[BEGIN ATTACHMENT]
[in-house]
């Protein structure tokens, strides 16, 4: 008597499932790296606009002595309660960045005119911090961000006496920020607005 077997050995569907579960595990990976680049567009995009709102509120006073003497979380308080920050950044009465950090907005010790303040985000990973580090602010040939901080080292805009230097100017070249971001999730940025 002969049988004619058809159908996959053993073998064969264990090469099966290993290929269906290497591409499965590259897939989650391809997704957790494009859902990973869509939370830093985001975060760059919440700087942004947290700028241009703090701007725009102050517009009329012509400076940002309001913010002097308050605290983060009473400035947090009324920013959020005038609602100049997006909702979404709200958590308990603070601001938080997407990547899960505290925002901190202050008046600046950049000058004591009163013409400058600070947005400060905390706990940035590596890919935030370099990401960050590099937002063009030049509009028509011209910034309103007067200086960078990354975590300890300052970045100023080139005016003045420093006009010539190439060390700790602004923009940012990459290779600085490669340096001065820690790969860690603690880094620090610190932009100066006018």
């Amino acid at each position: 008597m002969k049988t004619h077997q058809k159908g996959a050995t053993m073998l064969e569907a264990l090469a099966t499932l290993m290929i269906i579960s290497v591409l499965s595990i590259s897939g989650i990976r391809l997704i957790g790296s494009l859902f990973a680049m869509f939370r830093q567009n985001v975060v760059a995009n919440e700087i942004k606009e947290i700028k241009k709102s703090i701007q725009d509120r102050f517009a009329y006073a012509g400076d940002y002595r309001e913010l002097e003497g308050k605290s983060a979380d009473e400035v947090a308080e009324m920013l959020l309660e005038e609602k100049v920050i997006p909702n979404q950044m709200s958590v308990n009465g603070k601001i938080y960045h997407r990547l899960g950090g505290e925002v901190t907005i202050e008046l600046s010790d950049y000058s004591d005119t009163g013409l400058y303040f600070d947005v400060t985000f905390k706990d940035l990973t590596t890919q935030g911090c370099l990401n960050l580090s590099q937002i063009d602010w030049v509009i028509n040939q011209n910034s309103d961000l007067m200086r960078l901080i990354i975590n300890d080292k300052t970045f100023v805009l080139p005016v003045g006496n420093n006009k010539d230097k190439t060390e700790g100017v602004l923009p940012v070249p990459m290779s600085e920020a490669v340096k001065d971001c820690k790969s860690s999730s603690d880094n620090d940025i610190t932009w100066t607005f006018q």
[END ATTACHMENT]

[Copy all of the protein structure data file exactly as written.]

[in-house]
């Protein structure tokens, strides 16, 4: 008597499932790296606009002595309660960045005119911090961000006496920020607005 077997050995569907579960595990990976680049567009995009709102509120006073003497979380308080920050950044009465950090907005010790303040985000990973580090602010040939901080080292805009230097100017070249971001999730940025 002969049988004619058809159908996959053993073998064969264990090469099966290993290929269906290497591409499965590259897939989650391809997704957790494009859902990973869509939370830093985001975060760059919440700087942004947290700028241009703090701007725009102050517009009329012509400076940002309001913010002097308050605290983060009473400035947090009324920013959020005038609602100049997006909702979404709200958590308990603070601001938080997407990547899960505290925002901190202050008046600046950049000058004591009163013409400058600070947005400060905390706990940035590596890919935030370099990401960050590099937002063009030049509009028509011209910034309103007067200086960078990354975590300890300052970045100023080139005016003045420093006009010539190439060390700790602004923009940012990459290779600085490669340096001065820690790969860690603690880094620090610190932009100066006018």
């Amino acid at each position: 008597m002969k049988t004619h077997q058809k159908g996959a050995t053993m073998l064969e569907a264990l090469a099966t499932l290993m290929i269906i579960s290497v591409l499965s595990i590259s897939g989650i990976r391809l997704i957790g790296s494009l859902f990973a680049m869509f939370r830093q567009n985001v975060v760059a995009n919440e700087i942004k606009e947290i700028k241009k709102s703090i701007q725009d509120r102050f517009a009329y006073a012509g400076d940002y002595r309001e913010l002097e003497g308050k605290s983060a979380d009473e400035v947090a308080e009324m920013l959020l309660e005038e609602k100049v920050i997006p909702n979404q950044m709200s958590v308990n009465g603070k601001i938080y960045h997407r990547l899960g950090g505290e925002v901190t907005i202050e008046l600046s010790d950049y000058s004591d005119t009163g013409l400058y303040f600070d947005v400060t985000f905390k706990d940035l990973t590596t890919q935030g911090c370099l990401n960050l580090s590099q937002i063009d602010w030049v509009i028509n040939q011209n910034s309103d961000l007067m200086r960078l901080i990354i975590n300890d080292k300052t970045f100023v805009l080139p005016v003045g006496n420093n006009k010539d230097k190439t060390e700790g100017v602004l923009p940012v070249p990459m290779s600085e920020a490669v340096k001065d971001c820690k790969s860690s999730s603690d880094n620090d940025i610190t932009w100066t607005f006018q």